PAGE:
Jurgen Klopp has rubbished Sunderland manager Sam Allardyce's claims that the Liverpool boss has exhausted his players by over-working them. ('Angry' Jurgen Klopp Urges Liverpool to Raise Game)
Allardyce has clashed with Klopp on several occasions since the German arrived at Anfield earlier this season and he shows no signs of making peace. (Liverpool Sign Serbian Midfielder Marko Grujic)
After recently calling Klopp a "soft German" following Sunderland's defeat against Liverpool, Allardyce this week offered his thoughts on the Reds' current injury crisis which has sidelined 10 first-team players, six of whom have or are recovering from hamstring injuries. (Liverpool F.C. Daniel Sturridge Injured Again: Reports)
"That is him asking his players to play a high-tempo pressing game from the top end," Allardyce said.
"I don't think Jurgen has realised just how ferocious our league is at this period of time and because he has asked for that extra-high energy - that extra 10 yards - these lads are fatiguing now with so many games in such a short period of time and are picking up these muscle strains."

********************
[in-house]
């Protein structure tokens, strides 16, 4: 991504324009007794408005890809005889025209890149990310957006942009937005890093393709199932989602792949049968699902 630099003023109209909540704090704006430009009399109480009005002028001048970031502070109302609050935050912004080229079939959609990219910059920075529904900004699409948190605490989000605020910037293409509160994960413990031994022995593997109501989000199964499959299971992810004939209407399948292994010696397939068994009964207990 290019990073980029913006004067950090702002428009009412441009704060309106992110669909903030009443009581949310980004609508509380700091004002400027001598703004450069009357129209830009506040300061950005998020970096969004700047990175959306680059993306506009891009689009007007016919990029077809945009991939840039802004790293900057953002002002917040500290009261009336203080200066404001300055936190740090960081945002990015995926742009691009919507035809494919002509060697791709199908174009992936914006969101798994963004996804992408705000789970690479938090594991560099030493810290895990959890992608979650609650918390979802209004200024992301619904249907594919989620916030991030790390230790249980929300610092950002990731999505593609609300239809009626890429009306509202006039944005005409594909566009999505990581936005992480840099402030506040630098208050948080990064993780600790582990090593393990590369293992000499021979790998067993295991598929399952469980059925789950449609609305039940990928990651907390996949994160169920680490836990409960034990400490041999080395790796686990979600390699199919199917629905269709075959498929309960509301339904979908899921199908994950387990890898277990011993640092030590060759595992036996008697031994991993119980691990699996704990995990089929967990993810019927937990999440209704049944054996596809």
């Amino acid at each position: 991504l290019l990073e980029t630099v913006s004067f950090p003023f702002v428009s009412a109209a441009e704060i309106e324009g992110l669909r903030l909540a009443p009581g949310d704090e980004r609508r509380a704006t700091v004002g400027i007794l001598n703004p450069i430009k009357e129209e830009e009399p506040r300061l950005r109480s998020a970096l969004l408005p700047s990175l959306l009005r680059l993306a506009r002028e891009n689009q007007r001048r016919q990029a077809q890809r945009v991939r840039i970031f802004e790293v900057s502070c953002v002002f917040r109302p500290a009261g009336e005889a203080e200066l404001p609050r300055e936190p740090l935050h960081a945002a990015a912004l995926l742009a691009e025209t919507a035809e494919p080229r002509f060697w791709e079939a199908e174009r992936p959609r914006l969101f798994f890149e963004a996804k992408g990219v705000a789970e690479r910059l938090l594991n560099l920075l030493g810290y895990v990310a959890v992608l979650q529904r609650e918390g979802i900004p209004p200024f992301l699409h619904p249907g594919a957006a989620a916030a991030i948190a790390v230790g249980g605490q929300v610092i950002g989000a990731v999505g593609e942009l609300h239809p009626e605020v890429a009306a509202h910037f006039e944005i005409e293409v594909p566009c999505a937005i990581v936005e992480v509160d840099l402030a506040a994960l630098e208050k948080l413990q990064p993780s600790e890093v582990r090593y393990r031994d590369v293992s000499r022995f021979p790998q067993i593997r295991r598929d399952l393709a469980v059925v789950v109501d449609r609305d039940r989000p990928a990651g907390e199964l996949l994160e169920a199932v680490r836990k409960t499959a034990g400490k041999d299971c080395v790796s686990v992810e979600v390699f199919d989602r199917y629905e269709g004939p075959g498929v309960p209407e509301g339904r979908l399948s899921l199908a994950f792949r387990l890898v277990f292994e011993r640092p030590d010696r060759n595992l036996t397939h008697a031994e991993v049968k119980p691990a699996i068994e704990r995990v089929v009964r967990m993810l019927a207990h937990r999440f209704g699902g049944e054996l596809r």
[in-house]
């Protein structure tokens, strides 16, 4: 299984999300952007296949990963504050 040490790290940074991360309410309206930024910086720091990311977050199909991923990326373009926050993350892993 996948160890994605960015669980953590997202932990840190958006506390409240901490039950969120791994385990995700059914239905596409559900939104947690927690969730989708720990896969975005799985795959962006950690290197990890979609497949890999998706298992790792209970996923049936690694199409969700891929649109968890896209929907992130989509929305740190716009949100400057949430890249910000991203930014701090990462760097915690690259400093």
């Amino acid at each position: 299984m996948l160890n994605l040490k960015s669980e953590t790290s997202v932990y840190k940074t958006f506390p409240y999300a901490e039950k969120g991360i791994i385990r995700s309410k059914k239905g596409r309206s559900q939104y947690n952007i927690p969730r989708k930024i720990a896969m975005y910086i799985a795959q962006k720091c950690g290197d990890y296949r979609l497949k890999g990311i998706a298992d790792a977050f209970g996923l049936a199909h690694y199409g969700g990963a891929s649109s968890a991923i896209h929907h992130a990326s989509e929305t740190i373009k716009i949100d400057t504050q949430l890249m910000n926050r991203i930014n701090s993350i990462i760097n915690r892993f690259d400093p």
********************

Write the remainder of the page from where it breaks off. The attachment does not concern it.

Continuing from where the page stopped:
However, Klopp, who is likely to have no senior central defenders available for Friday's FA Cup third round tier at fourth tier Exeter, was quick to reject Allardyce's claims in a scathing response.
"I am glad for Sam, such an experienced manager, that he has time to think about Liverpool's problems - I don't have time to think about this," Klopp told reporters on Thursday.
"I knew about the Premier League, the fixtures, the intensity of the football here.
"There is no time for training, only recovery, the game is our only session in the week to be honest. We know about our situation, we know in most of the cases about the reason.
"One injury at the wrong moment is a problem for the whole squad because other players have to play too much but you have to react to this.
"Two weeks ago we never knew we would have a problem with centre-halves."
Since arriving in mid-October, Klopp has regularly corrected what he sees as misconceptions about his methods, particularly the high-intensity 'gegenpressing' tactic which he employed with such success at Borussia Dortmund.
"The problem is now people speak about the intensity of my style - I didn't create a style, how could I? I am not a genius," he added.
"We play only football and a team like Liverpool, with the ambitions the club have, we have to find a way to be successful.
"For this you need players, a little bit of luck with injuries but we haven't had too much of this."